Audrey Choi: I do think that the importance of policy can't be understated. I'm not in a policy making position or a policy advocacy position in my role, but I do think that obviously policy around gender equity is very important I think what's in the span of control of investors and of corporate leaders is to really give those signals from the top that they are going to increasingly prioritize gender equity and really diverse and inclusive workforces. It really is a combination of, kind of, a cultural impact that enables you to get those kinds of performance premiums. When we see these companies that are outperforming and that are highly gender diverse, it's not that they just decided, Okay, I want to meet a gender diversity target so that I'm going to get this outperformance, right. It's really the result of a much more holistic kind of management strategy and also a sort of cultural orientation that they value the input of diverse teams and that from a recruiting or retention, promotion, stretch assignment, mentoring perspective, that gender diversity is important to them. So I think it really has to be a combination of the appropriate policies, so that there is as level of a playing field as possible, strong leadership from corporate boards, corporate leadership, and also from investors, saying, Look, if we're seeing more evidence that diverse teams perform better and that highly diverse companies are actually more successful, then I as an investor want to start seeing that in the companies that I'm investing in and, you know, perhaps even the investment teams that I'm choosing to manage my investments.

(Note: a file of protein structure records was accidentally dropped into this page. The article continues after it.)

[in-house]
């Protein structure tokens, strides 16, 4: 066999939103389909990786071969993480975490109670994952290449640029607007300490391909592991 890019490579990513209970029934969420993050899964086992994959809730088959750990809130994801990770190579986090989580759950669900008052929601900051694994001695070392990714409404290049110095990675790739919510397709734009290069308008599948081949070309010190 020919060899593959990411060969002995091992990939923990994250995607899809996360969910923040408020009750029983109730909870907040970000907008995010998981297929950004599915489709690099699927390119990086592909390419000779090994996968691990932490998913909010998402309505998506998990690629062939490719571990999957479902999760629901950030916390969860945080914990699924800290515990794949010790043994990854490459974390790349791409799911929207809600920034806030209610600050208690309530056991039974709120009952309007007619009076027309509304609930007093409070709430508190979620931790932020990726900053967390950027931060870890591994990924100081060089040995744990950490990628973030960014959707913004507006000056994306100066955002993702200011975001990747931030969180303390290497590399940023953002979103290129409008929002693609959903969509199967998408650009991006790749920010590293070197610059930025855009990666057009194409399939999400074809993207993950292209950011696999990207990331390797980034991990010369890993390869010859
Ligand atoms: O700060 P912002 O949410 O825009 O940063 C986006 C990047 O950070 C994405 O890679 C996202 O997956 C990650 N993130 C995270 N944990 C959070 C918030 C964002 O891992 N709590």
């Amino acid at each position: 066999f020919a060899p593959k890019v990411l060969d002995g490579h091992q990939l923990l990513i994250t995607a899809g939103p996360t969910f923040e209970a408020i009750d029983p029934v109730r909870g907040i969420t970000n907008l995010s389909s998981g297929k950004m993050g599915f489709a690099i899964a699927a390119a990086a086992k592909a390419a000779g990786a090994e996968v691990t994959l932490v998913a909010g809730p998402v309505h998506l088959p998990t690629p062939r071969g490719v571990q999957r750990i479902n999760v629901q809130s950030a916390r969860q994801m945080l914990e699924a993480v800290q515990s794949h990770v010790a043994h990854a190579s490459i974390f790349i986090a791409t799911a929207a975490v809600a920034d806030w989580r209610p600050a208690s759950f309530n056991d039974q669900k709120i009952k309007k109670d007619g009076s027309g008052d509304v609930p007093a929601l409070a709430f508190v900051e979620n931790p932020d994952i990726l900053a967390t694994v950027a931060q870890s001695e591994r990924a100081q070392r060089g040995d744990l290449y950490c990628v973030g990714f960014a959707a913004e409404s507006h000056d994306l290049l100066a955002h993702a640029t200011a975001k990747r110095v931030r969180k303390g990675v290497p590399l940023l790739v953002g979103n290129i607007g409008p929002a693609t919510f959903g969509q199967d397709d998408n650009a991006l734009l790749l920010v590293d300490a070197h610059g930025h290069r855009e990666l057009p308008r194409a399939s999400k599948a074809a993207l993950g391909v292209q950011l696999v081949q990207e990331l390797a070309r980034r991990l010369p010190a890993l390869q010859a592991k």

Molly Mintz: So let's pretend that I'm a leader or an investor that's a bit hesitant. I'm interested in ESG, I care very strongly about environmental factors, perhaps I'm high risk on some governance factors along those lines —  but I'm really interested in gender. I just don't know how to take the leap. What would be your sales pitch or your elevator pitch to really bring me on board to this aspect of ESG?